increase synthesis of endogenous cannabinoids.
Abrams et al. (2011) Clinical research demonstrates that THC can enhance the pain-relieving effects of suboptimal
doses of opiates.
Bachhuber et al. (2014) The state of Colorado has experienced a signiﬁcant decrease in opiate-related deaths since the
implementation of medical and commercial Cannabis laws.
The release of opioid peptides by CBs and the release of endocannabinoids by opioids may be one mechanism (Abrams et al., 2011; Russo, 2008). Clini-
cally, THC may enhance the pain-relieving effects of opiates, lowering the amount of an opiate necessary for relief. Drug abuse studies demonstrate that
adolescent exposure to chronic THC blocks opiate dependence in maternally deprived rats. There is evidence of the existence of a direct receptor–receptor
interaction and cellular pathways, such as via allosteric modiﬁcation of heterodimers.
An Overview of Major and Minor Phytocannabinoids Chapter
| 62 675
(Abrams, Couey, Shade, Kelly, & Benowitz, 2011; Russo et al.,
2008). Clinically, THC may enhance the pain-relieving effects
of opiates, lowering the amount of an opiate necessary for relief.
Surveys suggest Cannabis is used to decrease the use of other
drugs (alcohol, nicotine, and opiates) (Reiman, 2009). In the
United States, the state governments that have passed commer-
cial Cannabis/marijuana laws report lower opiate overdose and
related death statistics; these populations may reflect what has
been observed in surveys and clinical studies of THC and opiates
(Bachhuber, Saloner, Cunningham, & Barry, 2014).
THCV is a propyl analogue of THC and most often occurs as a
small percentage of dried plant material, and THCV-rich plants
that are 16% THCV by dry weight have been developed by a phar-
maceutical company (Pharmacopoeia, 2013). Mechanistically
speaking, THCV can behave as both an agonist and an antagonist
at CB receptors depending on the concentration (Pertwee, 2008).
Antagonizing CB receptors can suppress appetite and the
intoxicating effects of THC. However, caution must be empha-
sized when developing CB1 receptor antagonists. Clinical studies
in human populations studying the antagonists of CB receptors
with the drug rimonabant (SR141716A) led to depressive epi-
sodes and potentially worsened neurodegenerative disease out-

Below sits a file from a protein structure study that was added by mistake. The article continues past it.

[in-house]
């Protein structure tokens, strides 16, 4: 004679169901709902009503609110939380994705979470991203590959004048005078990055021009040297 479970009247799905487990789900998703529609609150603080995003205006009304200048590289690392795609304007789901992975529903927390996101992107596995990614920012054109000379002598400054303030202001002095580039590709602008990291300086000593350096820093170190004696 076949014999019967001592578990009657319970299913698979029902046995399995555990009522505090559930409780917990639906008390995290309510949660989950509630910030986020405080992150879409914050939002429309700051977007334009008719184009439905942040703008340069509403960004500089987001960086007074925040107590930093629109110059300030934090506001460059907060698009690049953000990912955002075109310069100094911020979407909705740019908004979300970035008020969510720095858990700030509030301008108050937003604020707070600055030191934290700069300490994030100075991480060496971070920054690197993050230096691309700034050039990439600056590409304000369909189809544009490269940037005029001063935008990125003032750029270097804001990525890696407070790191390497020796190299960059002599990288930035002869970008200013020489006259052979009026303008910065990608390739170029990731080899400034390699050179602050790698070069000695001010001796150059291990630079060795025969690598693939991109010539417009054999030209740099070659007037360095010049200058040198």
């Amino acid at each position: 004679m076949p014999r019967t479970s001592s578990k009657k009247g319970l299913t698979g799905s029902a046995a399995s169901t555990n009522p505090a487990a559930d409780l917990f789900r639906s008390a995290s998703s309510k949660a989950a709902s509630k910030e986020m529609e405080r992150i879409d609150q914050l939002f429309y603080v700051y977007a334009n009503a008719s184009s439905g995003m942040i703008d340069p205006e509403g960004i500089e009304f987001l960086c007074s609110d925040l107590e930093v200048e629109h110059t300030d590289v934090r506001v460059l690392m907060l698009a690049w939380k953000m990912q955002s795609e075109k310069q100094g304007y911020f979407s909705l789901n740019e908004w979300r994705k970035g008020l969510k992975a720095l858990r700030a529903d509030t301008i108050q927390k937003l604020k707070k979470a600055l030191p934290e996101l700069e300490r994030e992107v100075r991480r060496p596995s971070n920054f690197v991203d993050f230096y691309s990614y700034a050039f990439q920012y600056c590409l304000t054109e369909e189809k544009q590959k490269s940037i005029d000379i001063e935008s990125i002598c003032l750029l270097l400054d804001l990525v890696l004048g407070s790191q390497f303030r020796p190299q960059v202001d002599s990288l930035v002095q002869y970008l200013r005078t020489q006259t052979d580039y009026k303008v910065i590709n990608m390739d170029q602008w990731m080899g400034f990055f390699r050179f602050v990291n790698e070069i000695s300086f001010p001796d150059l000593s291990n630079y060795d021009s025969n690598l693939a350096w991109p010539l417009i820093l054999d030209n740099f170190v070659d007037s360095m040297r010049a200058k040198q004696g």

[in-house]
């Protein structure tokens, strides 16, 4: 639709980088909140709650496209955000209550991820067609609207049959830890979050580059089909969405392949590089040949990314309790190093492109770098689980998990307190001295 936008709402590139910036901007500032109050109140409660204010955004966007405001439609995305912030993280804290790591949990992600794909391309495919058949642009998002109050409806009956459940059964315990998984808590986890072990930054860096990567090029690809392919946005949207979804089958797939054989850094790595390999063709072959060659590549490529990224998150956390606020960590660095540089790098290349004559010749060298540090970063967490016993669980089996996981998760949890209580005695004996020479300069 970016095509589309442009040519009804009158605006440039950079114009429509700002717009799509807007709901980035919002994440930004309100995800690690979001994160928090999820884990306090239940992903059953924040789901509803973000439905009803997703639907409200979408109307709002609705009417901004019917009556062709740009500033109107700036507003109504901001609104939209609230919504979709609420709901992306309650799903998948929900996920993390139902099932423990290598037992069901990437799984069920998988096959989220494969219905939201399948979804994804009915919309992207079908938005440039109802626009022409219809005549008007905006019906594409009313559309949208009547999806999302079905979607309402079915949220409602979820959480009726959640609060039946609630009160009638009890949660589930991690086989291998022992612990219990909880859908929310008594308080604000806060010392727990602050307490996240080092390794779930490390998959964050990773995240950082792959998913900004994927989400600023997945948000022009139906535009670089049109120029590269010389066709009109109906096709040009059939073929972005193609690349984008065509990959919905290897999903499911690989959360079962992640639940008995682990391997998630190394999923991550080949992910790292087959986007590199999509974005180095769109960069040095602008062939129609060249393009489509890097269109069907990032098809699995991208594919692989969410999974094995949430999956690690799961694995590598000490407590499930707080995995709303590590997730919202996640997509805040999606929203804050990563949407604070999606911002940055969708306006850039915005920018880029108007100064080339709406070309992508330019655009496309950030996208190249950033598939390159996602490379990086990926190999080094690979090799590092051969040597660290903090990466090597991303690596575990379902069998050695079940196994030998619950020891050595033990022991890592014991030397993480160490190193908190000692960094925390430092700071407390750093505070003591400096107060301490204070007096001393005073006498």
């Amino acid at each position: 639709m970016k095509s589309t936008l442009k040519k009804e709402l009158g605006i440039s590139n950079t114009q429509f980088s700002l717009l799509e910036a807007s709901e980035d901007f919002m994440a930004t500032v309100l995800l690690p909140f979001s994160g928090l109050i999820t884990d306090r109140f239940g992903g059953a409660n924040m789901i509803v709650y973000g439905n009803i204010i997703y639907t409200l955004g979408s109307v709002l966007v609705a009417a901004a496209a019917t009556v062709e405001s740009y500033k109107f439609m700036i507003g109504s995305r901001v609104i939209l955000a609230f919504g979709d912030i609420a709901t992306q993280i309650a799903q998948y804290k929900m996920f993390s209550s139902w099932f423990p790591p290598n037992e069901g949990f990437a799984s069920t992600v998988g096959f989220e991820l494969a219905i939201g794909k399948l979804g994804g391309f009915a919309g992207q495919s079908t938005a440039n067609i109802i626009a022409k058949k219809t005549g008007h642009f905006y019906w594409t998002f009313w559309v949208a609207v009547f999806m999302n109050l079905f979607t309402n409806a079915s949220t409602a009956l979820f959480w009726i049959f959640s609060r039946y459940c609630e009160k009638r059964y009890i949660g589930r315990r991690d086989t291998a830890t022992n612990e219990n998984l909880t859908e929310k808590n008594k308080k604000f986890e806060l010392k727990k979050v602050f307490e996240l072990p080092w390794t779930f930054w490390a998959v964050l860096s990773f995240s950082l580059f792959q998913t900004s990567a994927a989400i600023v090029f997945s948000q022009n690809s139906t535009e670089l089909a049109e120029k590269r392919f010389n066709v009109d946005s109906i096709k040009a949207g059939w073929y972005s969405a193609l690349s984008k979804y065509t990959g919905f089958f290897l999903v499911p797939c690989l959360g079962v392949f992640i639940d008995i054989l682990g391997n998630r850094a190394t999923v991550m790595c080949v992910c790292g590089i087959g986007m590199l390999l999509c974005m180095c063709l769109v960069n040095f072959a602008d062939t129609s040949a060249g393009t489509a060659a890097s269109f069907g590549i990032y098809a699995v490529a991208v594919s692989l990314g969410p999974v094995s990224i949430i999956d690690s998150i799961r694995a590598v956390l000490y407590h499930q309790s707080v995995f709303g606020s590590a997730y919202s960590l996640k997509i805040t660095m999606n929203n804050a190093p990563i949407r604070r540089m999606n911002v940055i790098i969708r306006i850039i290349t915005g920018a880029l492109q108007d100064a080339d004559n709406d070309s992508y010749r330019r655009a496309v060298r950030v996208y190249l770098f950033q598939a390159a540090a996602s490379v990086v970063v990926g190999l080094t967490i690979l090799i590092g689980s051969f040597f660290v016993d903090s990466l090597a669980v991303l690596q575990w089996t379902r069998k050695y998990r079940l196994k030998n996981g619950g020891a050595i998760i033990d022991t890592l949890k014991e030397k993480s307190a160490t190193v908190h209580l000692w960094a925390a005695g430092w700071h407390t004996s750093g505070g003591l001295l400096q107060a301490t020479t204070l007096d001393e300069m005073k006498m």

comes, and ultimately this drug was withdrawn from the market
(McLaughlin, 2012). Despite this setback, SR141716A remains a
very important research tool for unlocking potential medical treat-
ments targeting the CB receptors and deepening the understanding
of the ECS.
The main nonpsychotropic phytocannabinoids are CBD and its
acidic precursor cannabidiolic acid. These are the most abundant
phytocannabinoids in European hemp (Pharmacopoeia, 2013).
CBD has a very low affinity for CB receptors but may have sig-
nificant CB1- and CB2-independent mechanisms of action. CBD
is reported to be an agonist at TRPV1 and 5-HT1A receptors and
to enhance adenosine receptor signaling (Russo, Burnett, Hall,
& Parker, 2005). Exceptional tolerability of CBD in humans has
been demonstrated (Mechoulam, Parker, & Gallily, 2002). CBD
can produce a wide range of pharmacological activity including
anticonvulsive, anti-inflammatory, antioxidant, and antipsychotic
effects. These effects underlie the neuroprotective properties
of this CB and support its role in the treatment of a number of
neurological and neurodegenerative disorders, including epi-
lepsy, seizures, Parkinson disease, amyotrophic lateral sclerosis,
Huntington disease, Alzheimer disease, and multiple sclerosis
(Hofmann & Frazier, 2013; de Lago & Fernández-Ruiz, 2007;
Martin-Moreno et al., 2011; Scuderi et al., 2009).
CBD possesses the unique ability to counteract the intoxi-
cating effects of Cannabis (Russo & Guy, 2006). The benefits
of CBD include reducing the unwanted side effects of THC, a
dynamic pharmacological effect that has been fairly well studied
in clinical trials. CBD is included in a specific ratio of 1/1 in
the medicinal Cannabis preparation and licensed pharmaceutical
known as Sativex®, which has been studied in numerous properly
controlled clinical trials representing some 30,000 patient years
(Flachenecker, Henze, & Zettl, 2014; Rog, 2010; Sastre-Gar-
riga, Vila, Clissold, & Montalban, 2014; Wade, Collin, Stott, &
CBC can be one of the most abundant nonpsychotropic CBs
found in strains or varieties of Cannabis (Brown & Harvey,
1990; Holley, Hadley, & Turner, 1975). CBC can cause strong
anti-inflammatory effects in animal models of edema through
non-CB receptor mechanisms (DeLong, Wolf, Poklis, & Licht-
man, 2010). CBC has been shown to significantly interact with
TRP cation channels, including TRPA1, TRPV1–4, and TRPV8
(Pertwee, 2014). CBC can also produce behavioral activity in the